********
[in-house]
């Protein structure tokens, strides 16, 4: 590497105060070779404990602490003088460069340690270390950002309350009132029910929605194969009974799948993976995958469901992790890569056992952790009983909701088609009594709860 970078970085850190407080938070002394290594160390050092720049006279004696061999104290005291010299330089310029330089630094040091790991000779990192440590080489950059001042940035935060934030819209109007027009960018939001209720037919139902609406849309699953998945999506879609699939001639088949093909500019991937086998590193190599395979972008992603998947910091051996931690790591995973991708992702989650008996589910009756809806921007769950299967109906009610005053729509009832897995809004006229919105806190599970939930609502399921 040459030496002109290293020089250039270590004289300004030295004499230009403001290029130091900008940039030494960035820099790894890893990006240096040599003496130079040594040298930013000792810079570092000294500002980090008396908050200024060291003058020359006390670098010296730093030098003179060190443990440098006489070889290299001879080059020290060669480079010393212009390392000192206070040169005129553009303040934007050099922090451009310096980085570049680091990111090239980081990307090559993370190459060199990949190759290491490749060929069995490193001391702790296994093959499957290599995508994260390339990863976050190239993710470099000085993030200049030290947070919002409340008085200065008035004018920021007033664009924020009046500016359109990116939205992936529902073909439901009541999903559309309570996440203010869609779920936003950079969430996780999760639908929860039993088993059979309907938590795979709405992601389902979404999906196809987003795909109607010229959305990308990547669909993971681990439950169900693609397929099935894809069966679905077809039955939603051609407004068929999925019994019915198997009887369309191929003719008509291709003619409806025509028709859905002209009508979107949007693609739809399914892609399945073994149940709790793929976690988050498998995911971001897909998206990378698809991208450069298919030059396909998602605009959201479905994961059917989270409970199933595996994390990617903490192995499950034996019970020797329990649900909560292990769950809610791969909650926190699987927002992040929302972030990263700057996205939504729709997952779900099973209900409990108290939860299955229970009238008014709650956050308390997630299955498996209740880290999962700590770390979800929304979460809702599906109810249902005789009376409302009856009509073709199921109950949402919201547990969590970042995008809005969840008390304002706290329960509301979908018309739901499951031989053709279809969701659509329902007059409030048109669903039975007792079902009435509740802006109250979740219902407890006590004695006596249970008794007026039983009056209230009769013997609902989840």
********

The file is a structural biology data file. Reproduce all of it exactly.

[in-house]
């Protein structure tokens, strides 16, 4: 590497105060070779404990602490003088460069340690270390950002309350009132029910929605194969009974799948993976995958469901992790890569056992952790009983909701088609009594709860 970078970085850190407080938070002394290594160390050092720049006279004696061999104290005291010299330089310029330089630094040091790991000779990192440590080489950059001042940035935060934030819209109007027009960018939001209720037919139902609406849309699953998945999506879609699939001639088949093909500019991937086998590193190599395979972008992603998947910091051996931690790591995973991708992702989650008996589910009756809806921007769950299967109906009610005053729509009832897995809004006229919105806190599970939930609502399921 040459030496002109290293020089250039270590004289300004030295004499230009403001290029130091900008940039030494960035820099790894890893990006240096040599003496130079040594040298930013000792810079570092000294500002980090008396908050200024060291003058020359006390670098010296730093030098003179060190443990440098006489070889290299001879080059020290060669480079010393212009390392000192206070040169005129553009303040934007050099922090451009310096980085570049680091990111090239980081990307090559993370190459060199990949190759290491490749060929069995490193001391702790296994093959499957290599995508994260390339990863976050190239993710470099000085993030200049030290947070919002409340008085200065008035004018920021007033664009924020009046500016359109990116939205992936529902073909439901009541999903559309309570996440203010869609779920936003950079969430996780999760639908929860039993088993059979309907938590795979709405992601389902979404999906196809987003795909109607010229959305990308990547669909993971681990439950169900693609397929099935894809069966679905077809039955939603051609407004068929999925019994019915198997009887369309191929003719008509291709003619409806025509028709859905002209009508979107949007693609739809399914892609399945073994149940709790793929976690988050498998995911971001897909998206990378698809991208450069298919030059396909998602605009959201479905994961059917989270409970199933595996994390990617903490192995499950034996019970020797329990649900909560292990769950809610791969909650926190699987927002992040929302972030990263700057996205939504729709997952779900099973209900409990108290939860299955229970009238008014709650956050308390997630299955498996209740880290999962700590770390979800929304979460809702599906109810249902005789009376409302009856009509073709199921109950949402919201547990969590970042995008809005969840008390304002706290329960509301979908018309739901499951031989053709279809969701659509329902007059409030048109669903039975007792079902009435509740802006109250979740219902407890006590004695006596249970008794007026039983009056209230009769013997609902989840």